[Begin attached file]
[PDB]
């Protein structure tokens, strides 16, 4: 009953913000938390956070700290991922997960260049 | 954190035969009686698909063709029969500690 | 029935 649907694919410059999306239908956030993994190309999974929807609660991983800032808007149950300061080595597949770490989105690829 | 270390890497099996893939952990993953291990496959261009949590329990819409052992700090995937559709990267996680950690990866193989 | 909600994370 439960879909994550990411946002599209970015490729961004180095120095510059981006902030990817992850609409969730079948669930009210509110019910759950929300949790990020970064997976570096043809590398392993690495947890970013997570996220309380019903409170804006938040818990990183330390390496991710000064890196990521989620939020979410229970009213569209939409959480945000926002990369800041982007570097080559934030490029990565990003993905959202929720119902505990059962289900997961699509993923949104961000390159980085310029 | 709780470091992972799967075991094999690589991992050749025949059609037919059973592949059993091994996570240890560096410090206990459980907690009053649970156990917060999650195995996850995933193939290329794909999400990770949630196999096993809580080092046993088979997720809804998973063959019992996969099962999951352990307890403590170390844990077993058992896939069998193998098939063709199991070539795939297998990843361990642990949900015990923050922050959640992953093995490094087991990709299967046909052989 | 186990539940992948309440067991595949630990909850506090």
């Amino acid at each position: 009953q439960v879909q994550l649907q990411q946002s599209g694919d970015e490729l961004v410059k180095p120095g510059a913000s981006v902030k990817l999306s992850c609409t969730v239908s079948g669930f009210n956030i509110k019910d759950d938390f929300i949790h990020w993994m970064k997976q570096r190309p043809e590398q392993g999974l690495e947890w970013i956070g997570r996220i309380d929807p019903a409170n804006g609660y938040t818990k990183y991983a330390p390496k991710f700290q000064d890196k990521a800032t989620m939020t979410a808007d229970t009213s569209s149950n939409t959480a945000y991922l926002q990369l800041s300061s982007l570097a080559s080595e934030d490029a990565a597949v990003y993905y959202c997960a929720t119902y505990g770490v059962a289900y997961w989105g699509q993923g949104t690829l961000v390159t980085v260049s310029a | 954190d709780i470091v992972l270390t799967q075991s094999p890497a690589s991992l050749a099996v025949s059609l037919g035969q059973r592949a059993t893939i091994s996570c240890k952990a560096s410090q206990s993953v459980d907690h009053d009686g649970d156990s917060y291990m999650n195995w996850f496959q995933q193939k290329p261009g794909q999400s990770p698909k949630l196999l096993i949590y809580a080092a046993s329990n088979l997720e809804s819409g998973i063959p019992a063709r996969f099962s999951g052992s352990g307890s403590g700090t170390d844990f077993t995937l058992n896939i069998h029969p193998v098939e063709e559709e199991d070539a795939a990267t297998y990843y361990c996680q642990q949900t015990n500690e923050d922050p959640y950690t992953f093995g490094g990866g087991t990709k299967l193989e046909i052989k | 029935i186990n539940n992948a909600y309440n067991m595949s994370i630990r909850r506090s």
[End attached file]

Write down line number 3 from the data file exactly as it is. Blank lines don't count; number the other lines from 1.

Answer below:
């Amino acid at each position: 009953q439960v879909q994550l649907q990411q946002s599209g694919d970015e490729l961004v410059k180095p120095g510059a913000s981006v902030k990817l999306s992850c609409t969730v239908s079948g669930f009210n956030i509110k019910d759950d938390f929300i949790h990020w993994m970064k997976q570096r190309p043809e590398q392993g999974l690495e947890w970013i956070g997570r996220i309380d929807p019903a409170n804006g609660y938040t818990k990183y991983a330390p390496k991710f700290q000064d890196k990521a800032t989620m939020t979410a808007d229970t009213s569209s149950n939409t959480a945000y991922l926002q990369l800041s300061s982007l570097a080559s080595e934030d490029a990565a597949v990003y993905y959202c997960a929720t119902y505990g770490v059962a289900y997961w989105g699509q993923g949104t690829l961000v390159t980085v260049s310029a | 954190d709780i470091v992972l270390t799967q075991s094999p890497a690589s991992l050749a099996v025949s059609l037919g035969q059973r592949a059993t893939i091994s996570c240890k952990a560096s410090q206990s993953v459980d907690h009053d009686g649970d156990s917060y291990m999650n195995w996850f496959q995933q193939k290329p261009g794909q999400s990770p698909k949630l196999l096993i949590y809580a080092a046993s329990n088979l997720e809804s819409g998973i063959p019992a063709r996969f099962s999951g052992s352990g307890s403590g700090t170390d844990f077993t995937l058992n896939i069998h029969p193998v098939e063709e559709e199991d070539a795939a990267t297998y990843y361990c996680q642990q949900t015990n500690e923050d922050p959640y950690t992953f093995g490094g990866g087991t990709k299967l193989e046909i052989k | 029935i186990n539940n992948a909600y309440n067991m595949s994370i630990r909850r506090s």